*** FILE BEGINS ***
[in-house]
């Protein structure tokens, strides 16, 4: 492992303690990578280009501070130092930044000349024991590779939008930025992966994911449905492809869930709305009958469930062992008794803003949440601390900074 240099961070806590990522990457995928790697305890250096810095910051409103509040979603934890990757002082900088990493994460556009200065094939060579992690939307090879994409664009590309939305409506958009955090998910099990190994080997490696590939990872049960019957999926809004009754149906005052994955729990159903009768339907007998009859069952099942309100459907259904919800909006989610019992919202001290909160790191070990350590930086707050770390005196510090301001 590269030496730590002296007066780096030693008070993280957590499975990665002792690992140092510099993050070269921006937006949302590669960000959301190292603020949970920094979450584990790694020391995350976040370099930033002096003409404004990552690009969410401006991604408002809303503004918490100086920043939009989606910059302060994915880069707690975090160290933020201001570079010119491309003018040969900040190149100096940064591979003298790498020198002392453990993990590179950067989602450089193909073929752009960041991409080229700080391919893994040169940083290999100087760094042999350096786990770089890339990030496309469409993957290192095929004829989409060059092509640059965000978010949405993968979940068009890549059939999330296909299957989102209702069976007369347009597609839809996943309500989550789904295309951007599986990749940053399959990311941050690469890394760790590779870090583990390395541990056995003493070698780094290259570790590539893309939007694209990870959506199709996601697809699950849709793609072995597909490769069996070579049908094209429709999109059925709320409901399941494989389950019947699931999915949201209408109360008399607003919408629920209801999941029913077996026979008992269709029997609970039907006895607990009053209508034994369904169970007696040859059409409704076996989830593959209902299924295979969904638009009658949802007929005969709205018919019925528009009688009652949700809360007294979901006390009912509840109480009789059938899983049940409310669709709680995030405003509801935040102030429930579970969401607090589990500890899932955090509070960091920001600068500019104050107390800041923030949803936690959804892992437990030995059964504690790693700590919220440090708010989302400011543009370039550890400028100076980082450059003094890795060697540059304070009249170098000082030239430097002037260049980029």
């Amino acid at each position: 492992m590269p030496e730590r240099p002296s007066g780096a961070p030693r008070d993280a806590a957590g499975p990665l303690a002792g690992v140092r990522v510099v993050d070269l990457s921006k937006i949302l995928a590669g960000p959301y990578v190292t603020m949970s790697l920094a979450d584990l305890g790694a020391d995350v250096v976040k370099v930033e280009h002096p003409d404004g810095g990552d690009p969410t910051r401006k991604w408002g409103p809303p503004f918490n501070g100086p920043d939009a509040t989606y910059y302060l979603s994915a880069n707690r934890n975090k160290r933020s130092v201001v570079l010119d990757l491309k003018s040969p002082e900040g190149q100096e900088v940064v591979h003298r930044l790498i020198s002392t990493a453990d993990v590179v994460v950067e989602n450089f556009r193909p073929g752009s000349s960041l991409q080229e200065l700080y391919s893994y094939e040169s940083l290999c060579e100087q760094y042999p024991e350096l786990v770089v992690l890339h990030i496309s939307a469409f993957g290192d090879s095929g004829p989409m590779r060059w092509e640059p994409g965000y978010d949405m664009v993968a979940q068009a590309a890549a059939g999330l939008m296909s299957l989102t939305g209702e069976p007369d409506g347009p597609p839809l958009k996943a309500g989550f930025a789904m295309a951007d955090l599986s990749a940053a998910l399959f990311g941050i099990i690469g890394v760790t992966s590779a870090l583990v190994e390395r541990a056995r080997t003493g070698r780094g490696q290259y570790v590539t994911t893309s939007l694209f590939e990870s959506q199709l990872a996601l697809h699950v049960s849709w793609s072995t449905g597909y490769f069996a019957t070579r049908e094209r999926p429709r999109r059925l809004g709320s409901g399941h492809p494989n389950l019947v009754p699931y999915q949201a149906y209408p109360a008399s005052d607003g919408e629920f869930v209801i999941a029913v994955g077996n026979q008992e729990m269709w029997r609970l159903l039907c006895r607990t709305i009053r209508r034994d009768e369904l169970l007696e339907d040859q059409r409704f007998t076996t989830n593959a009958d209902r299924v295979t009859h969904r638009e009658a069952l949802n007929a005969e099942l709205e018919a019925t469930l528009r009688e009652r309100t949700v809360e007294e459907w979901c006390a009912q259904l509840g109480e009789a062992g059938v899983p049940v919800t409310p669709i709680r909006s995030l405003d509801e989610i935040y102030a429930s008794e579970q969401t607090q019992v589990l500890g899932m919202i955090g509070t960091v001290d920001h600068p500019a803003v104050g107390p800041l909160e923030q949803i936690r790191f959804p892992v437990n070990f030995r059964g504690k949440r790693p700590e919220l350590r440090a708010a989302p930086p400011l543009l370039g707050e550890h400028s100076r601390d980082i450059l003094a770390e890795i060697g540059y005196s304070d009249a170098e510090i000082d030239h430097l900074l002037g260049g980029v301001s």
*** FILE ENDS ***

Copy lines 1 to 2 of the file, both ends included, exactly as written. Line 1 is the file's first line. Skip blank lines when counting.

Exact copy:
[in-house]
């Protein structure tokens, strides 16, 4: 492992303690990578280009501070130092930044000349024991590779939008930025992966994911449905492809869930709305009958469930062992008794803003949440601390900074 240099961070806590990522990457995928790697305890250096810095910051409103509040979603934890990757002082900088990493994460556009200065094939060579992690939307090879994409664009590309939305409506958009955090998910099990190994080997490696590939990872049960019957999926809004009754149906005052994955729990159903009768339907007998009859069952099942309100459907259904919800909006989610019992919202001290909160790191070990350590930086707050770390005196510090301001 590269030496730590002296007066780096030693008070993280957590499975990665002792690992140092510099993050070269921006937006949302590669960000959301190292603020949970920094979450584990790694020391995350976040370099930033002096003409404004990552690009969410401006991604408002809303503004918490100086920043939009989606910059302060994915880069707690975090160290933020201001570079010119491309003018040969900040190149100096940064591979003298790498020198002392453990993990590179950067989602450089193909073929752009960041991409080229700080391919893994040169940083290999100087760094042999350096786990770089890339990030496309469409993957290192095929004829989409060059092509640059965000978010949405993968979940068009890549059939999330296909299957989102209702069976007369347009597609839809996943309500989550789904295309951007599986990749940053399959990311941050690469890394760790590779870090583990390395541990056995003493070698780094290259570790590539893309939007694209990870959506199709996601697809699950849709793609072995597909490769069996070579049908094209429709999109059925709320409901399941494989389950019947699931999915949201209408109360008399607003919408629920209801999941029913077996026979008992269709029997609970039907006895607990009053209508034994369904169970007696040859059409409704076996989830593959209902299924295979969904638009009658949802007929005969709205018919019925528009009688009652949700809360007294979901006390009912509840109480009789059938899983049940409310669709709680995030405003509801935040102030429930579970969401607090589990500890899932955090509070960091920001600068500019104050107390800041923030949803936690959804892992437990030995059964504690790693700590919220440090708010989302400011543009370039550890400028100076980082450059003094890795060697540059304070009249170098000082030239430097002037260049980029």